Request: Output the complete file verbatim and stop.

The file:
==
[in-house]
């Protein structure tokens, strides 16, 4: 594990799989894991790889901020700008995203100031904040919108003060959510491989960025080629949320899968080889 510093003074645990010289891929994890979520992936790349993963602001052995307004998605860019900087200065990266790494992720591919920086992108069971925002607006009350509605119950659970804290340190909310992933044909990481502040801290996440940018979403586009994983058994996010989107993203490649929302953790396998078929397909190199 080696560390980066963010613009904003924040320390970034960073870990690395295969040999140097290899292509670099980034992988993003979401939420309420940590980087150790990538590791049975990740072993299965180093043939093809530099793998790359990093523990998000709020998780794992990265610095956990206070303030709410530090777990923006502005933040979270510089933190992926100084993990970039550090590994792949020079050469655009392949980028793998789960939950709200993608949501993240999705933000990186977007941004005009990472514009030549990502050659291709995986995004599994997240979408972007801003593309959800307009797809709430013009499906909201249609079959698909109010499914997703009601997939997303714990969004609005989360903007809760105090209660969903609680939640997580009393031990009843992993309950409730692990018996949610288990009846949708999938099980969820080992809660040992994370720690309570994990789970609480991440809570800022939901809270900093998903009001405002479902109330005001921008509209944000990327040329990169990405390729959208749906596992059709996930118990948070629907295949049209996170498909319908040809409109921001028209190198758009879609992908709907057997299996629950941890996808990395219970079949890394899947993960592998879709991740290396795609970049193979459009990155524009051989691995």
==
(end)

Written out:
[in-house]
């Protein structure tokens, strides 16, 4: 594990799989894991790889901020700008995203100031904040919108003060959510491989960025080629949320899968080889 510093003074645990010289891929994890979520992936790349993963602001052995307004998605860019900087200065990266790494992720591919920086992108069971925002607006009350509605119950659970804290340190909310992933044909990481502040801290996440940018979403586009994983058994996010989107993203490649929302953790396998078929397909190199 080696560390980066963010613009904003924040320390970034960073870990690395295969040999140097290899292509670099980034992988993003979401939420309420940590980087150790990538590791049975990740072993299965180093043939093809530099793998790359990093523990998000709020998780794992990265610095956990206070303030709410530090777990923006502005933040979270510089933190992926100084993990970039550090590994792949020079050469655009392949980028793998789960939950709200993608949501993240999705933000990186977007941004005009990472514009030549990502050659291709995986995004599994997240979408972007801003593309959800307009797809709430013009499906909201249609079959698909109010499914997703009601997939997303714990969004609005989360903007809760105090209660969903609680939640997580009393031990009843992993309950409730692990018996949610288990009846949708999938099980969820080992809660040992994370720690309570994990789970609480991440809570800022939901809270900093998903009001405002479902109330005001921008509209944000990327040329990169990405390729959208749906596992059709996930118990948070629907295949049209996170498909319908040809409109921001028209190198758009879609992908709907057997299996629950941890996808990395219970079949890394899947993960592998879709991740290396795609970049193979459009990155524009051989691995």